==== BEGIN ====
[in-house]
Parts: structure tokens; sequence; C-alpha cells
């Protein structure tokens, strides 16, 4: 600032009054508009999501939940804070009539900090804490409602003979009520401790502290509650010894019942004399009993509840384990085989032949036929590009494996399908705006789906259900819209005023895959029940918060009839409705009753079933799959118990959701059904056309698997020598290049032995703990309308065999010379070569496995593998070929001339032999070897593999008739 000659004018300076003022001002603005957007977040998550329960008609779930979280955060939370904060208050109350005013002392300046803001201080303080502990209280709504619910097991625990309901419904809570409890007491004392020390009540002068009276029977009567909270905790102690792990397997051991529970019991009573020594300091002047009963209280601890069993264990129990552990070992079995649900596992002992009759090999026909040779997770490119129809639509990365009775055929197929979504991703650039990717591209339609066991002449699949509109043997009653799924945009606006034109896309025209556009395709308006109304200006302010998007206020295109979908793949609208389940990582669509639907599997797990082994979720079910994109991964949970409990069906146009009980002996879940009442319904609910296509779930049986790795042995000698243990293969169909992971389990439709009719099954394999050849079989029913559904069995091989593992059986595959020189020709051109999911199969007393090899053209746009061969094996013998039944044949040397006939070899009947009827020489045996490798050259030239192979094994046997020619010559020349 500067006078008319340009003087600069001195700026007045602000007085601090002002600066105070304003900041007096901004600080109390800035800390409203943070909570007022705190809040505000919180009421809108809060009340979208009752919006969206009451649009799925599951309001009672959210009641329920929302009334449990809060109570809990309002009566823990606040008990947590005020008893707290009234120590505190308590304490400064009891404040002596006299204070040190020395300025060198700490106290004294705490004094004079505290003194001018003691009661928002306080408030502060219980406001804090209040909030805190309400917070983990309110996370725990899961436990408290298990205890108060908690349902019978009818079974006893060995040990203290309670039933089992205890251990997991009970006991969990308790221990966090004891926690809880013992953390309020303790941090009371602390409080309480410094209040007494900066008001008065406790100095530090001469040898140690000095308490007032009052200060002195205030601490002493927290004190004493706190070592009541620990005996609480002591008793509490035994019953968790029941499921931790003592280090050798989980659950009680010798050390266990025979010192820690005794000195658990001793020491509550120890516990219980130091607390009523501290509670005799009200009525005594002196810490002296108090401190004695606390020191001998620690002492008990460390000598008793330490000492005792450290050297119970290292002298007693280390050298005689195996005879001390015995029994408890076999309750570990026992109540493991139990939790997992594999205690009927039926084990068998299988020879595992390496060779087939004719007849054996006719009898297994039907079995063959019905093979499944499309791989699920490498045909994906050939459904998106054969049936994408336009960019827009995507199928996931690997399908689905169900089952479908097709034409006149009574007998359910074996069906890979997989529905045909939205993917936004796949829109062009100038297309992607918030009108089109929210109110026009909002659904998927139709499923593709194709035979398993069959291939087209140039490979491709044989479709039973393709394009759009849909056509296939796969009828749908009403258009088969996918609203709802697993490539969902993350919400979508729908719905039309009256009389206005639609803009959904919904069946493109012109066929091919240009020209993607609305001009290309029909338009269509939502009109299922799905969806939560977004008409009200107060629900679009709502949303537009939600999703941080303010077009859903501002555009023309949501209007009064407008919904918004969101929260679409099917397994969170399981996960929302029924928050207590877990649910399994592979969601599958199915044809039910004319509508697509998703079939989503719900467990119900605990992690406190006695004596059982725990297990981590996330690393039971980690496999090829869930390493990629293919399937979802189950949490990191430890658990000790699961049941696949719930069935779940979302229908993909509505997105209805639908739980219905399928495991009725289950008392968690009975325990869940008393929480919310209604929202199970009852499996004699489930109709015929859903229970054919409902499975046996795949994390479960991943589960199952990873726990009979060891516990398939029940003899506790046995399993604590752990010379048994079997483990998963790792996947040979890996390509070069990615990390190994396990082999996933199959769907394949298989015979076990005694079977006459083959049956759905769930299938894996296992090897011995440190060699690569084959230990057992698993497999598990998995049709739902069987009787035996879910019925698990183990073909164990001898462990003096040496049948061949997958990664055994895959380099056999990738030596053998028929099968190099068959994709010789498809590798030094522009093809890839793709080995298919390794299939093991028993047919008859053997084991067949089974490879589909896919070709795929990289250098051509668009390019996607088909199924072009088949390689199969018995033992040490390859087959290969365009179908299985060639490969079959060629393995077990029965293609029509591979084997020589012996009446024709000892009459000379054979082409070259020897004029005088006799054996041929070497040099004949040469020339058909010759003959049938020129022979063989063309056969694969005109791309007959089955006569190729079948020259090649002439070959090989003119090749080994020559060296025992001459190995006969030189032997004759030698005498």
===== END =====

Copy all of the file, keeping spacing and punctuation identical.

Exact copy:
[in-house]
Parts: structure tokens; sequence; C-alpha cells
């Protein structure tokens, strides 16, 4: 600032009054508009999501939940804070009539900090804490409602003979009520401790502290509650010894019942004399009993509840384990085989032949036929590009494996399908705006789906259900819209005023895959029940918060009839409705009753079933799959118990959701059904056309698997020598290049032995703990309308065999010379070569496995593998070929001339032999070897593999008739 000659004018300076003022001002603005957007977040998550329960008609779930979280955060939370904060208050109350005013002392300046803001201080303080502990209280709504619910097991625990309901419904809570409890007491004392020390009540002068009276029977009567909270905790102690792990397997051991529970019991009573020594300091002047009963209280601890069993264990129990552990070992079995649900596992002992009759090999026909040779997770490119129809639509990365009775055929197929979504991703650039990717591209339609066991002449699949509109043997009653799924945009606006034109896309025209556009395709308006109304200006302010998007206020295109979908793949609208389940990582669509639907599997797990082994979720079910994109991964949970409990069906146009009980002996879940009442319904609910296509779930049986790795042995000698243990293969169909992971389990439709009719099954394999050849079989029913559904069995091989593992059986595959020189020709051109999911199969007393090899053209746009061969094996013998039944044949040397006939070899009947009827020489045996490798050259030239192979094994046997020619010559020349 500067006078008319340009003087600069001195700026007045602000007085601090002002600066105070304003900041007096901004600080109390800035800390409203943070909570007022705190809040505000919180009421809108809060009340979208009752919006969206009451649009799925599951309001009672959210009641329920929302009334449990809060109570809990309002009566823990606040008990947590005020008893707290009234120590505190308590304490400064009891404040002596006299204070040190020395300025060198700490106290004294705490004094004079505290003194001018003691009661928002306080408030502060219980406001804090209040909030805190309400917070983990309110996370725990899961436990408290298990205890108060908690349902019978009818079974006893060995040990203290309670039933089992205890251990997991009970006991969990308790221990966090004891926690809880013992953390309020303790941090009371602390409080309480410094209040007494900066008001008065406790100095530090001469040898140690000095308490007032009052200060002195205030601490002493927290004190004493706190070592009541620990005996609480002591008793509490035994019953968790029941499921931790003592280090050798989980659950009680010798050390266990025979010192820690005794000195658990001793020491509550120890516990219980130091607390009523501290509670005799009200009525005594002196810490002296108090401190004695606390020191001998620690002492008990460390000598008793330490000492005792450290050297119970290292002298007693280390050298005689195996005879001390015995029994408890076999309750570990026992109540493991139990939790997992594999205690009927039926084990068998299988020879595992390496060779087939004719007849054996006719009898297994039907079995063959019905093979499944499309791989699920490498045909994906050939459904998106054969049936994408336009960019827009995507199928996931690997399908689905169900089952479908097709034409006149009574007998359910074996069906890979997989529905045909939205993917936004796949829109062009100038297309992607918030009108089109929210109110026009909002659904998927139709499923593709194709035979398993069959291939087209140039490979491709044989479709039973393709394009759009849909056509296939796969009828749908009403258009088969996918609203709802697993490539969902993350919400979508729908719905039309009256009389206005639609803009959904919904069946493109012109066929091919240009020209993607609305001009290309029909338009269509939502009109299922799905969806939560977004008409009200107060629900679009709502949303537009939600999703941080303010077009859903501002555009023309949501209007009064407008919904918004969101929260679409099917397994969170399981996960929302029924928050207590877990649910399994592979969601599958199915044809039910004319509508697509998703079939989503719900467990119900605990992690406190006695004596059982725990297990981590996330690393039971980690496999090829869930390493990629293919399937979802189950949490990191430890658990000790699961049941696949719930069935779940979302229908993909509505997105209805639908739980219905399928495991009725289950008392968690009975325990869940008393929480919310209604929202199970009852499996004699489930109709015929859903229970054919409902499975046996795949994390479960991943589960199952990873726990009979060891516990398939029940003899506790046995399993604590752990010379048994079997483990998963790792996947040979890996390509070069990615990390190994396990082999996933199959769907394949298989015979076990005694079977006459083959049956759905769930299938894996296992090897011995440190060699690569084959230990057992698993497999598990998995049709739902069987009787035996879910019925698990183990073909164990001898462990003096040496049948061949997958990664055994895959380099056999990738030596053998028929099968190099068959994709010789498809590798030094522009093809890839793709080995298919390794299939093991028993047919008859053997084991067949089974490879589909896919070709795929990289250098051509668009390019996607088909199924072009088949390689199969018995033992040490390859087959290969365009179908299985060639490969079959060629393995077990029965293609029509591979084997020589012996009446024709000892009459000379054979082409070259020897004029005088006799054996041929070497040099004949040469020339058909010759003959049938020129022979063989063309056969694969005109791309007959089955006569190729079948020259090649002439070959090989003119090749080994020559060296025992001459190995006969030189032997004759030698005498």